This is an amalgam of the whole album, with familiar Peanuts strips, many of which have been done in various forms since. (I love how Kaye Ballard says “Lit-tale tiny points.”) The opening theme was used in a cat food commercial in 1972. The little musical button that follows Charlie Brown’s “banjo” line is the only time on the entire album in which the orchestra sounds “conventional.”
YOU’RE A GOOD MAN, CHARLIE BROWN
An Original MGM Album Musical
Based on Charles Schulz’ Peanuts
MGM Records – King Leo Series SE-900 Stereo / LE-900 Mono (12” 33 rpm)
Album Released in 1966. Adapted from Original Peanuts Comic Strips by Charles M. Schulz. Producer: Herb Galewitz. Arranger/Conductor: Jay Blackton. Engineering Supervisor: Val Valentin. Engineer: Johnny Cue. Cover Design: Ace Lehman. Cover Art: Charles M. Schulz. Recorded at Capitol Recording Studios, New York. Running Time: 32 minutes.
Cast: Orson Bean (Charlie Brown); Barbara Minkus (Lucy); Bill Hinnant (Snoopy); Clark Gesner (Linus).
Songs: “You’re a Good Man, Charlie Brown,” “Doctor Lucy,” My Blanket and Me,” “Snoopy,” “Charlie Brown’s Kite,” The Baseball Game,” Little Known Facts,” “Schroeder,” “Suppertime,” “Happiness,” all music and lyrics by Clark Gesner.
Budding young composer Clark Gesner just wanted to write some songs about his favorite comic strip, Peanuts. Then he was convinced to make a demo for Charles M. Schulz, who loved them. All he wanted to do was see them come alive on a record album. In 1966, You’re a Good Man, Charlie Brown was released—simply as a musical for records—on MGM’s children’s label, King Leo.
The album didn’t set the world on fire, but it did spur producer Arthur Whitelaw to get the concept mounted into a stage show. Using selected Peanuts comics instead of a formal script, the show came together using the first ten songs with a few longer sequences (“The Book Report,” “Glee Club Rehearsal”). The show was an Off-Broadway smash and not a year has passed since that several productions of You’re a Good Man, Charlie Brown hasn’t been produced in schools, community theaters—and that’s not counting two TV adaptations and a Broadway revival.
It’s interesting to listen to Clark Gesner singing his heart out as Linus, with absolutely no idea how much would spring from these ten songs. It’s a Cinderella story incongruous to Charlie Brown’s ongoing setbacks. It’s also interesting to note how Gesner’s songs would seldom, if ever, be so lavishly orchestrated than on this album.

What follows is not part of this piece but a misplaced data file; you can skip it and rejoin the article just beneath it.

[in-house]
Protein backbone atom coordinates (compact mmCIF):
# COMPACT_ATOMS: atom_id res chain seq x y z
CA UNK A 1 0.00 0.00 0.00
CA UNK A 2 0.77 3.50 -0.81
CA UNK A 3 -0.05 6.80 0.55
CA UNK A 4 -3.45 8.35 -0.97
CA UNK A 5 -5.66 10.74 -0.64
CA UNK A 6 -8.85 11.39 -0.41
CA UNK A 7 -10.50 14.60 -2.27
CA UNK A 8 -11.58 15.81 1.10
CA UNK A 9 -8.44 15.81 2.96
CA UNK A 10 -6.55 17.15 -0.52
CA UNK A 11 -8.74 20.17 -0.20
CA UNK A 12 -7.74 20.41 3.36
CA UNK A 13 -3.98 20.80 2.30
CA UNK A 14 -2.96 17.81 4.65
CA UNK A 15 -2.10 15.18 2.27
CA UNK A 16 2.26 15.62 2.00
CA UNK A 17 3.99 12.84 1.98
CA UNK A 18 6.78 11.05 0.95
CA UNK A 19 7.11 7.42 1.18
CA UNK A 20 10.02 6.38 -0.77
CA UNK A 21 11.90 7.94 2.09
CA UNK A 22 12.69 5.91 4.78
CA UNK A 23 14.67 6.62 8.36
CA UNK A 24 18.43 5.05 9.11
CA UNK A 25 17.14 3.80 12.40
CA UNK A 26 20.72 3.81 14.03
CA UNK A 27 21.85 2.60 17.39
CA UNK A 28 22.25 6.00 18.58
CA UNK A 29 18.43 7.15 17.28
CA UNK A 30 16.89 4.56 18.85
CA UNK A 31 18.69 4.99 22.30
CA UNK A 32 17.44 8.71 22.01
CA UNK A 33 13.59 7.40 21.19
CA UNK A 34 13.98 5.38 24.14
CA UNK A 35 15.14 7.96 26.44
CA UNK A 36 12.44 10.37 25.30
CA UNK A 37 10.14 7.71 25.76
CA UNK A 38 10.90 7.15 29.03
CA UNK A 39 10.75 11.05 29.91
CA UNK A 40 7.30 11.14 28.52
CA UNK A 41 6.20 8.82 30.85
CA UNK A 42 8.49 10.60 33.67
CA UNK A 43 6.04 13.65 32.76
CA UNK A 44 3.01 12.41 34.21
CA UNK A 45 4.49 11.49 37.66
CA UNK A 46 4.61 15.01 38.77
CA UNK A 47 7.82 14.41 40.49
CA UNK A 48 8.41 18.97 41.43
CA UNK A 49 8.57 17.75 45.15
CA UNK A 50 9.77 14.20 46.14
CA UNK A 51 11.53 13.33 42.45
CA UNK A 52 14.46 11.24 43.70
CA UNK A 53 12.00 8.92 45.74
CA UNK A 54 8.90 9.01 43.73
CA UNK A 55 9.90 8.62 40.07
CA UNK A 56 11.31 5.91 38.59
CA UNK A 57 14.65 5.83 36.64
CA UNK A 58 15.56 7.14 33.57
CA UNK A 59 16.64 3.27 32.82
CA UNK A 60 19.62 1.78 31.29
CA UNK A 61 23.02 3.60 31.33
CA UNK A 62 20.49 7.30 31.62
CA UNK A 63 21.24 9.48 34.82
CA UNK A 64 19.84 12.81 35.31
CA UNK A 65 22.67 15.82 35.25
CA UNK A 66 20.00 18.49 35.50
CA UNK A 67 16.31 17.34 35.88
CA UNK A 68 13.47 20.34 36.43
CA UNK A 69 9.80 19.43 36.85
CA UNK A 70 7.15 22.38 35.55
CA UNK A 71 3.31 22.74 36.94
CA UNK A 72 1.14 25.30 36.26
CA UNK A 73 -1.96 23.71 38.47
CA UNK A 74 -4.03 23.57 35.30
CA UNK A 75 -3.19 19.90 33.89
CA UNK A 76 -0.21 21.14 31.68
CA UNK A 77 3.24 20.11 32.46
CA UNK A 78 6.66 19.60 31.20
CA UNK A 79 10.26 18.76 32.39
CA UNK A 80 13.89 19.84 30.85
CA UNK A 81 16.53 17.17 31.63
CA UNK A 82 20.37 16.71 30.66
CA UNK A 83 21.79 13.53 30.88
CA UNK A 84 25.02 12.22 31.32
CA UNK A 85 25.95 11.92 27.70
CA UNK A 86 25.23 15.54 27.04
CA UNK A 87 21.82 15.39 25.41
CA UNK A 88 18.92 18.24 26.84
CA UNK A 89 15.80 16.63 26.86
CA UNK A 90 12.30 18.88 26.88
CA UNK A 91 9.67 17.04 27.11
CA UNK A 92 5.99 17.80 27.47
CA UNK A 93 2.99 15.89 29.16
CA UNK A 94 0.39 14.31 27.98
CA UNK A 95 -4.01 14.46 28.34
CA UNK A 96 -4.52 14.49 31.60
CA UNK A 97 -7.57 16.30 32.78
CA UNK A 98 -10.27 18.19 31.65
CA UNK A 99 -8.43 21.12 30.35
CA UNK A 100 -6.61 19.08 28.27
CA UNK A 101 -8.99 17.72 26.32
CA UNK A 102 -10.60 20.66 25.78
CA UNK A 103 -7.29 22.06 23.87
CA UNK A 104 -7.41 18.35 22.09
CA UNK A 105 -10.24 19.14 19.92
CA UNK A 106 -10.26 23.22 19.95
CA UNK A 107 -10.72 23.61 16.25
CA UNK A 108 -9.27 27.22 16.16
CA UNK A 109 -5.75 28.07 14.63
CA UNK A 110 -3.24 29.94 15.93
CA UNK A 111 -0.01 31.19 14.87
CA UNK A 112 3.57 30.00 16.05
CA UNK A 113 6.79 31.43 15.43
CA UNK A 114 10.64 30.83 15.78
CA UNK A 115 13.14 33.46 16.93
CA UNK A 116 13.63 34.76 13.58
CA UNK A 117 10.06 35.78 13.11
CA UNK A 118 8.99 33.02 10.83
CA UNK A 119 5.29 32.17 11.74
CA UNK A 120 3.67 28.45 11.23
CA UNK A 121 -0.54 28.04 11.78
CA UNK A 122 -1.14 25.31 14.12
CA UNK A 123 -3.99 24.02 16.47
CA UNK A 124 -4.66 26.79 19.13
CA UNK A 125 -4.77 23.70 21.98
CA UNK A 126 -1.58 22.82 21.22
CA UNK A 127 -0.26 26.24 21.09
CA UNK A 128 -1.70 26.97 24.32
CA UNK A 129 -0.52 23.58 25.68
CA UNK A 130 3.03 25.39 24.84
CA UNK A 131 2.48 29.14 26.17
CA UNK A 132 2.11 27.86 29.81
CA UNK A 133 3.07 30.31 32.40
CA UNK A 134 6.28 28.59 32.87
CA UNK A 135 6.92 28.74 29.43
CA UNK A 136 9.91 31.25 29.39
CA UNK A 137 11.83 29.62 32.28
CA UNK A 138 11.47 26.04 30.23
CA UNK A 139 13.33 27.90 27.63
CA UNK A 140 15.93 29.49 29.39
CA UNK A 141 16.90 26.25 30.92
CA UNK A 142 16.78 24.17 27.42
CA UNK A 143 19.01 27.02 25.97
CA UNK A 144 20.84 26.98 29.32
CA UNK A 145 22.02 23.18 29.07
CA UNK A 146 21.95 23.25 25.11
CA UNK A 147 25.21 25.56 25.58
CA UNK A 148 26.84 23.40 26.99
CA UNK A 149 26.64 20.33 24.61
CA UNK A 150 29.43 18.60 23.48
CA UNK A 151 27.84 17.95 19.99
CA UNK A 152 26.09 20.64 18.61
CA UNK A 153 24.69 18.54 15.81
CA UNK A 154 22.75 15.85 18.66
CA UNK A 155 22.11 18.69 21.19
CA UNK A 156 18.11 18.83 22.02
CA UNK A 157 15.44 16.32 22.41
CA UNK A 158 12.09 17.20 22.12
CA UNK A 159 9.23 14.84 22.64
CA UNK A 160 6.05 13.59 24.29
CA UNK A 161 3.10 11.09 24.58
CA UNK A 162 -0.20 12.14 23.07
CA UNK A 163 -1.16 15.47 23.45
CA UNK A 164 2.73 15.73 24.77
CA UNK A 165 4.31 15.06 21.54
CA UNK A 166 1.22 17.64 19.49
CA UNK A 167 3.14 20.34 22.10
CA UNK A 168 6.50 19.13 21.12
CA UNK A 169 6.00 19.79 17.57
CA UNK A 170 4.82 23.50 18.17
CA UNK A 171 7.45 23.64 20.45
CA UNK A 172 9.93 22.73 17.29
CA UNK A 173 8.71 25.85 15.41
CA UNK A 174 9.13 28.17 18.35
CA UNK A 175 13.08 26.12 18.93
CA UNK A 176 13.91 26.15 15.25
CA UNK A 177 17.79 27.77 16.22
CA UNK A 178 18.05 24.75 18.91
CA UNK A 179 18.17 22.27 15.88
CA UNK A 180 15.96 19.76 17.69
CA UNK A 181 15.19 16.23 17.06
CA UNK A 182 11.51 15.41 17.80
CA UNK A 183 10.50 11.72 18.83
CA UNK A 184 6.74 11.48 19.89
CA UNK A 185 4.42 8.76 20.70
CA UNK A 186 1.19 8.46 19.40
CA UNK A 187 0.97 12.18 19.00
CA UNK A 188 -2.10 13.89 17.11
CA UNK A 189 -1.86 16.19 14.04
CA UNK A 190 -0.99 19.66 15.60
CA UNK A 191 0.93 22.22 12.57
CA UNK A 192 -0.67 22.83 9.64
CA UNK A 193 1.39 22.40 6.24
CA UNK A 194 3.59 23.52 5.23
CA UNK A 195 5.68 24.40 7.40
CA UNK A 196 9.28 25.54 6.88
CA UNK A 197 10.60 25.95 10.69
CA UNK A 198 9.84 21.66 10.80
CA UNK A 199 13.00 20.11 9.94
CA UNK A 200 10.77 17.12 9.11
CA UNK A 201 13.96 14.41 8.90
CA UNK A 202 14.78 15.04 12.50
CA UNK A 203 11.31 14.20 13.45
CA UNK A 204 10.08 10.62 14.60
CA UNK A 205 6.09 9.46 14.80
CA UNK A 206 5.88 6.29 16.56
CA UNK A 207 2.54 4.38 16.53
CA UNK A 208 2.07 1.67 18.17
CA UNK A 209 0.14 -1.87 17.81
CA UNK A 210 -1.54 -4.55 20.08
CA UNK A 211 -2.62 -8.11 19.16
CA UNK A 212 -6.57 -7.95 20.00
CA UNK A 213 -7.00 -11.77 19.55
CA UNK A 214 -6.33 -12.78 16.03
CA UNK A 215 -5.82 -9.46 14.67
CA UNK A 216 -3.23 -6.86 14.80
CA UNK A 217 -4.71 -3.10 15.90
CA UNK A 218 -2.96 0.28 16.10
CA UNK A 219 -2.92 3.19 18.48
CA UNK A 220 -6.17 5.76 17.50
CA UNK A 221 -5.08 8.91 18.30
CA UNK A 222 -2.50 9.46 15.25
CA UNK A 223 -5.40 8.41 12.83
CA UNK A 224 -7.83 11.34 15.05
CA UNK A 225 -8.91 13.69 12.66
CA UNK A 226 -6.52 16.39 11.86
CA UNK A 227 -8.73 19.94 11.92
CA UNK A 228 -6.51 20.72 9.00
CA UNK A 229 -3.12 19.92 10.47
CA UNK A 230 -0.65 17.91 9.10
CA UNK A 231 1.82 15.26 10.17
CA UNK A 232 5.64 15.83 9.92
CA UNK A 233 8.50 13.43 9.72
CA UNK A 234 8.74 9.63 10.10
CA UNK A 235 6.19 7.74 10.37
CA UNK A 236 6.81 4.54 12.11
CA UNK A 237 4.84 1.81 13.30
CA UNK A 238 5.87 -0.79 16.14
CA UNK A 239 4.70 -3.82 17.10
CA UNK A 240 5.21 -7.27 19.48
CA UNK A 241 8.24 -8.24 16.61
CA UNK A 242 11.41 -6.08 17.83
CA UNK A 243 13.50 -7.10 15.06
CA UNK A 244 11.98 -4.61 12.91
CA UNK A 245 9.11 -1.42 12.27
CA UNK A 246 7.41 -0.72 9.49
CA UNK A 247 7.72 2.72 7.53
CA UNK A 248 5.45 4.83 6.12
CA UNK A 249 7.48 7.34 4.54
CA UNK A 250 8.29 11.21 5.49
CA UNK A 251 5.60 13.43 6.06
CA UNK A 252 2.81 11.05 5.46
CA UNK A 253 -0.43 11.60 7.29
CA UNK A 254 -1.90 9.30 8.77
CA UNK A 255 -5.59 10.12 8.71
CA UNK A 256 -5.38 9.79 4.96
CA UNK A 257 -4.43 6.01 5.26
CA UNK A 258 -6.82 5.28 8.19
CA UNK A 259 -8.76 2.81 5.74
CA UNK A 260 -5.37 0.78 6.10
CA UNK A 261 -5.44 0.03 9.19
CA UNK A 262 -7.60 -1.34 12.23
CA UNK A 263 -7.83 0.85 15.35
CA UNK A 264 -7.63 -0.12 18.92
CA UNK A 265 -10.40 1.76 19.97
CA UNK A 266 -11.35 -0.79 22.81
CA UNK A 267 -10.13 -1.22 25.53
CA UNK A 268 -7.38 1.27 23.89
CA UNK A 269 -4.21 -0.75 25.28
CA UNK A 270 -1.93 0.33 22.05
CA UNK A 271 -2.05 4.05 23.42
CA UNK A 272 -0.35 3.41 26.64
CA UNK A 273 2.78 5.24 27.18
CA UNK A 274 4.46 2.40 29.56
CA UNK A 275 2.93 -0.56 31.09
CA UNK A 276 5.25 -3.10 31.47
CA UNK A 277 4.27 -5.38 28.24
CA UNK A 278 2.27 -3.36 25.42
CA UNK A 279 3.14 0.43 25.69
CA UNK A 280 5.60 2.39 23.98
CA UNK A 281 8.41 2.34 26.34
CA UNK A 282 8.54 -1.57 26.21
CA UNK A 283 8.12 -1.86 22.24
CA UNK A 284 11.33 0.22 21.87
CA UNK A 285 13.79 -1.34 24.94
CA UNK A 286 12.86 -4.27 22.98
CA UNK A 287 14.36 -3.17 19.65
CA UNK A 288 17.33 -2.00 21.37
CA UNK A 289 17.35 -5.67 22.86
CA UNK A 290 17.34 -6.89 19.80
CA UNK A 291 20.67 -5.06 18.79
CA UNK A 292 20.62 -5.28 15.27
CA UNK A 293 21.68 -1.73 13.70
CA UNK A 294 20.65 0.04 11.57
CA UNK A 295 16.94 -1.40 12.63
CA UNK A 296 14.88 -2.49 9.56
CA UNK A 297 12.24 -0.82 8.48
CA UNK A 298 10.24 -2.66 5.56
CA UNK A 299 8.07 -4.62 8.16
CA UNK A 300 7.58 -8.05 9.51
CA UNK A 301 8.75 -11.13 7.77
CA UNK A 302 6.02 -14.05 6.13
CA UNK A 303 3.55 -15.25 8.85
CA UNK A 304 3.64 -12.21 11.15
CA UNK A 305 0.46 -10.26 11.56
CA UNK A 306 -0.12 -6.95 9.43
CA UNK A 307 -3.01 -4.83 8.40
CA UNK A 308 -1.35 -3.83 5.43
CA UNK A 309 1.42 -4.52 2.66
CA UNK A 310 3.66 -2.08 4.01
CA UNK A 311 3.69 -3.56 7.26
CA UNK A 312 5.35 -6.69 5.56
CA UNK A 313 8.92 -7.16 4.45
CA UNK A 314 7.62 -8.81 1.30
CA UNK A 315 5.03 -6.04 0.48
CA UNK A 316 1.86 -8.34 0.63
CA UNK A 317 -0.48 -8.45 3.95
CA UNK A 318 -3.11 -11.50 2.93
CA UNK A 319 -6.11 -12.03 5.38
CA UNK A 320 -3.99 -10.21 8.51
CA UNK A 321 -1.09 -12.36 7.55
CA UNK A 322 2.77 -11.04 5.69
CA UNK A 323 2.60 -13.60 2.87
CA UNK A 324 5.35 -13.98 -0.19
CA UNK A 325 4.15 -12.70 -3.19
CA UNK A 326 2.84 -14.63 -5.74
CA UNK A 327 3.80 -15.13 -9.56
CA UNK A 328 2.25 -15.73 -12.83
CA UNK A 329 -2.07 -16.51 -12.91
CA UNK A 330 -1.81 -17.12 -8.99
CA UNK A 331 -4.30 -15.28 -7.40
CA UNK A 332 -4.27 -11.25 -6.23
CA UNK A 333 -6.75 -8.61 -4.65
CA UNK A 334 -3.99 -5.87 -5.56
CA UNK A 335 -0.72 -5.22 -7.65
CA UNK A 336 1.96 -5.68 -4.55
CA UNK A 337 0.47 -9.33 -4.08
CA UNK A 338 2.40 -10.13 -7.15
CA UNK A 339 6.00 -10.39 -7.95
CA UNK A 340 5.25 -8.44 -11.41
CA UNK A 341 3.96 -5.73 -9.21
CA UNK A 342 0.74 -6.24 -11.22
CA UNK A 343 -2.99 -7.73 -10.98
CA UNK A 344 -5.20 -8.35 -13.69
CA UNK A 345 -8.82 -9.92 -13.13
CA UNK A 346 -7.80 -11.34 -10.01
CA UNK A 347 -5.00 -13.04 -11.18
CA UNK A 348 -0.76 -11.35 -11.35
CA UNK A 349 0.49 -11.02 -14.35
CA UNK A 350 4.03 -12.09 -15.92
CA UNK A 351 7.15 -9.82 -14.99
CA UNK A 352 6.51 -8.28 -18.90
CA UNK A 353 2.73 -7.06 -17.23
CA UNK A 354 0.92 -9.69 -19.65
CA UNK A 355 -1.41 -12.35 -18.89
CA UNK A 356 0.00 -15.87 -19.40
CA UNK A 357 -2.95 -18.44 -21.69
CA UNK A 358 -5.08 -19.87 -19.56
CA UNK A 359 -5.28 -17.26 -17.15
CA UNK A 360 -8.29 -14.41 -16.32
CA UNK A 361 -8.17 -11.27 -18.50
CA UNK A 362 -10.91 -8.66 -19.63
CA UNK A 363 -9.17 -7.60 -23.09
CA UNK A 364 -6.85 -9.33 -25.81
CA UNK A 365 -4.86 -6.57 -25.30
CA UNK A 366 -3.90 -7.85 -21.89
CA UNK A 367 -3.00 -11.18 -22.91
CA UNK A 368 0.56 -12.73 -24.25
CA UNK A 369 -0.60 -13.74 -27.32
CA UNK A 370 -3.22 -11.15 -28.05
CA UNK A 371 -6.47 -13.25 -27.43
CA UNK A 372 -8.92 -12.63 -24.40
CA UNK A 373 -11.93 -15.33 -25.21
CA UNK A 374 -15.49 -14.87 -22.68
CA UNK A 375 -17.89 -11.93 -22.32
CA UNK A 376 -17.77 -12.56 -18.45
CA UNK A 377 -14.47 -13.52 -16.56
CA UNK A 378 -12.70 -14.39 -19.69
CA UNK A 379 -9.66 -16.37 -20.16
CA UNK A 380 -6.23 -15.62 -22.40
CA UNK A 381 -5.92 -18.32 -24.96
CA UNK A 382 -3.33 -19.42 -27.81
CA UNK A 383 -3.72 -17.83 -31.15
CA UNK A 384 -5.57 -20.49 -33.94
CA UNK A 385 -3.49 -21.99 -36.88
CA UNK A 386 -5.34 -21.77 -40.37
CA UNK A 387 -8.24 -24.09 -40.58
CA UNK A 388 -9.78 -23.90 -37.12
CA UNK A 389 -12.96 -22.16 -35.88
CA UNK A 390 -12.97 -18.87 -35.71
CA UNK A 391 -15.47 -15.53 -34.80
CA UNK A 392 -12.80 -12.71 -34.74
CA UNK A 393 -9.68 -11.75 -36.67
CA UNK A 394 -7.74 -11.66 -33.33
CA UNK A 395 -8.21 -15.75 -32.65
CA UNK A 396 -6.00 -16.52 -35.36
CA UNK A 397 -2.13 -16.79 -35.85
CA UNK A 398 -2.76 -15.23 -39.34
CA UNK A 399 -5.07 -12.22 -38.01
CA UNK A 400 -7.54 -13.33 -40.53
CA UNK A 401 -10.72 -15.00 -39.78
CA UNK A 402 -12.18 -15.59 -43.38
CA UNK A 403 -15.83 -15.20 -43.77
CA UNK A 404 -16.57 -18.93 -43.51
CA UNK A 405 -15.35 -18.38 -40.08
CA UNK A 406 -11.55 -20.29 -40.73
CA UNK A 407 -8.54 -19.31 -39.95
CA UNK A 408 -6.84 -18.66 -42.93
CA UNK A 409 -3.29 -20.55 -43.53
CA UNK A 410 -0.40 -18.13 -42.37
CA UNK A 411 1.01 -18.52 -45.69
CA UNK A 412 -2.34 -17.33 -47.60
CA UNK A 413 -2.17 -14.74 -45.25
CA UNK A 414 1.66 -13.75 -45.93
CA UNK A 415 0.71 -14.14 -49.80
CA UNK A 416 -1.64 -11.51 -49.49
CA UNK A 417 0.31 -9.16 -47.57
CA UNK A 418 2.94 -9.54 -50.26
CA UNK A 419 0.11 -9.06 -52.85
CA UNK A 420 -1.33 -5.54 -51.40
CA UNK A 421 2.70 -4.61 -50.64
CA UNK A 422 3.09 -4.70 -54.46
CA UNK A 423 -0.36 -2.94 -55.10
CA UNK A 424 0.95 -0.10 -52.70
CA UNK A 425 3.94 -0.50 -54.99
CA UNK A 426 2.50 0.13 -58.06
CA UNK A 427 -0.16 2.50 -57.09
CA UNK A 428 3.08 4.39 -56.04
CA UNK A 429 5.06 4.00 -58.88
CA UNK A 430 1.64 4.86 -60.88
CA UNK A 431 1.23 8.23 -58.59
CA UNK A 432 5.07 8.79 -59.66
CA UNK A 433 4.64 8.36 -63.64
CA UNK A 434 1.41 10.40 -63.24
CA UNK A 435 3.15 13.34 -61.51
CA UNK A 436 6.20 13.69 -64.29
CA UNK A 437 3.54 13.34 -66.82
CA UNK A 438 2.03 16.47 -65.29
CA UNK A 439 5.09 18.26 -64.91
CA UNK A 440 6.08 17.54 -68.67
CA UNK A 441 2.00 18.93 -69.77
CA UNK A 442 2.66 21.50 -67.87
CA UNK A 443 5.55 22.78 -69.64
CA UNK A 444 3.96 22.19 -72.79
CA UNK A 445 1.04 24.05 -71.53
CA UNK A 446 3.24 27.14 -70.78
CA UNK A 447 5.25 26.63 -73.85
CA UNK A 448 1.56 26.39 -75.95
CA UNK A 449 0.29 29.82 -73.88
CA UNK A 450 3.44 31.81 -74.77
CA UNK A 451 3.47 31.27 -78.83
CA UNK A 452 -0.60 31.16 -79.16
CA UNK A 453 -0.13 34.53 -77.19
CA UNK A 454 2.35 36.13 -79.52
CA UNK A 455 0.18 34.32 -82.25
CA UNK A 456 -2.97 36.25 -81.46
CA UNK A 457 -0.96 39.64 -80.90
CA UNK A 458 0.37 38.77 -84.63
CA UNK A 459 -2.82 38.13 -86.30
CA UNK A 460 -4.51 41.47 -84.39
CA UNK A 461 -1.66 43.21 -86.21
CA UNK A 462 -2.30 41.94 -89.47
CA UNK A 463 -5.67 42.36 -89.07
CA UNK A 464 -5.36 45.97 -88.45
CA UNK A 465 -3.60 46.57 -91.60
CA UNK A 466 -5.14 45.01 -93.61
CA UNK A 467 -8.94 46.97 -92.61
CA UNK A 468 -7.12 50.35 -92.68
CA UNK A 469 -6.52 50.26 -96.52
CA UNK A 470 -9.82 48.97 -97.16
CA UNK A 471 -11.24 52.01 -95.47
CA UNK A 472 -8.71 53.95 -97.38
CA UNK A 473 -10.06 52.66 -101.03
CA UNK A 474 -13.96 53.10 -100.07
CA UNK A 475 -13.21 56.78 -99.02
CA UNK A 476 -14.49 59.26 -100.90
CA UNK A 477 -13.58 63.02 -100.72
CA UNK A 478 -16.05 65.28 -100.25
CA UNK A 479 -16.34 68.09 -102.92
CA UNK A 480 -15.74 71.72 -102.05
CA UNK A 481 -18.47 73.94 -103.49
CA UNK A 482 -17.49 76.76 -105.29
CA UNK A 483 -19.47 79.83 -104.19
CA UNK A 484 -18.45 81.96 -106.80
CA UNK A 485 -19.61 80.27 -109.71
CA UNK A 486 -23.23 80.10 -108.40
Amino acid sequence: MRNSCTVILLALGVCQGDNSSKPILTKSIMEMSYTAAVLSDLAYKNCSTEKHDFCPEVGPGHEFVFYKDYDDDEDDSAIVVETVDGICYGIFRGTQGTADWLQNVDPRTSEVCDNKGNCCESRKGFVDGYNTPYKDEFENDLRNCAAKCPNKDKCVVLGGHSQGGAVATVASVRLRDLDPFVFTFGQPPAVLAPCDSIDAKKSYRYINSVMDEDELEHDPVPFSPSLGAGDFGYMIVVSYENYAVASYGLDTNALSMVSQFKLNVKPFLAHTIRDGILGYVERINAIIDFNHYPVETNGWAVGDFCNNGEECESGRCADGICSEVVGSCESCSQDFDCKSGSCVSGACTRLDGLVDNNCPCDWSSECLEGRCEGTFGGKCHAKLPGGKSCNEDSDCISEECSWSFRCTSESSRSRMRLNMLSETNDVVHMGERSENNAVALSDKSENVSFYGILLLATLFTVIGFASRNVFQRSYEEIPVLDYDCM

Jay Blackton was no less than the musical director of Rodgers & Hammerstein’s Oklahoma! His arrangements for this album have the grandeur of an Academy Awards ceremony. Even the Peanuts movies never sounded this lush.
Popular actor/humorist Orson Bean (The Twilight Zone, The Hobbit) was a welcome presence to audiences of the ‘60s and ‘70s, mostly as a game show panelist and glib, clever talk show guest. He does a marvelous job as the first singing Charlie Brown ever. Barbara Minkus, a talented comic actress who became very visible in those Love American Style vignettes, usually making a “Debbie Downer” expression after being insulted by Stuart Margolin or Bill Callaway—but I recall her most fondly as Miss Gittle on Chuck Jones’ short lived children’s series Curiosity Shop.
I am sure, though, that even Tony winner Roger Bart, as well as Don Potter, Teddy Kempner and other outstanding actors who have played Snoopy would concede the dog-dish crowd to the original stage and record Snoopy: Bill Hinnant. Brother (and sound alike) to another fine actor, Skip Hinnant, (Fritz The Cat, The Electric Company, The Easter Bunny is Comin’ To Town), Bill made it seem perfectly logical for a grown man to become a cartoon dog without a theme park-style costume.
Considering what theatrical history followed this particular album, it sure would be nice to see it remastered and reissued, perhaps by a company specializing in theatrical cast albums. As John Adams sang in 1776, “Doesn’t anybody hear me?”
GIVE A LITTLE LISTEN
This song is already emotionally moving, mostly rendered in a simple, unassuming way. Wait ‘til you hear it Star Wars-style. Sure it’s much ado about finding your skate key, as if Charlie Brown and the gang have donned their dirndls and are crossing the Alps on their way to Switzerland. But it’s just so big and beautiful, it gives me chills of joy.